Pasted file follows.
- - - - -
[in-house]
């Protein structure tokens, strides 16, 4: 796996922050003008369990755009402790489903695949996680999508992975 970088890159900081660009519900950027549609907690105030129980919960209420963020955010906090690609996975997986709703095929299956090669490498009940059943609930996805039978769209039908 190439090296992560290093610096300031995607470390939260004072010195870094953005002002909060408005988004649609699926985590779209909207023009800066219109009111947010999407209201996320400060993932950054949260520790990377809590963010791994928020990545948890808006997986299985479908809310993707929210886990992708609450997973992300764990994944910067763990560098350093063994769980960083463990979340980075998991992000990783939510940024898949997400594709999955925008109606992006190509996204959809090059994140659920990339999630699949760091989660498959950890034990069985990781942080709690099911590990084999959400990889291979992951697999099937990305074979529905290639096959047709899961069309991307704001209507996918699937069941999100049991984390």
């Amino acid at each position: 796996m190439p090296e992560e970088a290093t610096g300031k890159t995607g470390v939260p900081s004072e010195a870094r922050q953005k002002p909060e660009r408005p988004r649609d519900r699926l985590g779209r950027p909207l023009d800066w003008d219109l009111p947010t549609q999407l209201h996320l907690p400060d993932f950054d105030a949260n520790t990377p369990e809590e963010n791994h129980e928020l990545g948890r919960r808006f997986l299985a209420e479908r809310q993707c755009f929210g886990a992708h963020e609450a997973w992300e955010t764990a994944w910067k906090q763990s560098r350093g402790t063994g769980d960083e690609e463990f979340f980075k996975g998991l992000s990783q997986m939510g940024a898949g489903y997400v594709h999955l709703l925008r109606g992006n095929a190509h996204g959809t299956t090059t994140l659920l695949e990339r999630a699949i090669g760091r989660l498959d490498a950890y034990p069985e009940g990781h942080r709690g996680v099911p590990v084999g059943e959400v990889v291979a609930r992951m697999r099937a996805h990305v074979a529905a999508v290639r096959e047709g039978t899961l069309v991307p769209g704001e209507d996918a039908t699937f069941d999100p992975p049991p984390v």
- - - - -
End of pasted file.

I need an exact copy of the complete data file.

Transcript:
[in-house]
């Protein structure tokens, strides 16, 4: 796996922050003008369990755009402790489903695949996680999508992975 970088890159900081660009519900950027549609907690105030129980919960209420963020955010906090690609996975997986709703095929299956090669490498009940059943609930996805039978769209039908 190439090296992560290093610096300031995607470390939260004072010195870094953005002002909060408005988004649609699926985590779209909207023009800066219109009111947010999407209201996320400060993932950054949260520790990377809590963010791994928020990545948890808006997986299985479908809310993707929210886990992708609450997973992300764990994944910067763990560098350093063994769980960083463990979340980075998991992000990783939510940024898949997400594709999955925008109606992006190509996204959809090059994140659920990339999630699949760091989660498959950890034990069985990781942080709690099911590990084999959400990889291979992951697999099937990305074979529905290639096959047709899961069309991307704001209507996918699937069941999100049991984390």
């Amino acid at each position: 796996m190439p090296e992560e970088a290093t610096g300031k890159t995607g470390v939260p900081s004072e010195a870094r922050q953005k002002p909060e660009r408005p988004r649609d519900r699926l985590g779209r950027p909207l023009d800066w003008d219109l009111p947010t549609q999407l209201h996320l907690p400060d993932f950054d105030a949260n520790t990377p369990e809590e963010n791994h129980e928020l990545g948890r919960r808006f997986l299985a209420e479908r809310q993707c755009f929210g886990a992708h963020e609450a997973w992300e955010t764990a994944w910067k906090q763990s560098r350093g402790t063994g769980d960083e690609e463990f979340f980075k996975g998991l992000s990783q997986m939510g940024a898949g489903y997400v594709h999955l709703l925008r109606g992006n095929a190509h996204g959809t299956t090059t994140l659920l695949e990339r999630a699949i090669g760091r989660l498959d490498a950890y034990p069985e009940g990781h942080r709690g996680v099911p590990v084999g059943e959400v990889v291979a609930r992951m697999r099937a996805h990305v074979a529905a999508v290639r096959e047709g039978t899961l069309v991307p769209g704001e209507d996918a039908t699937f069941d999100p992975p049991p984390v």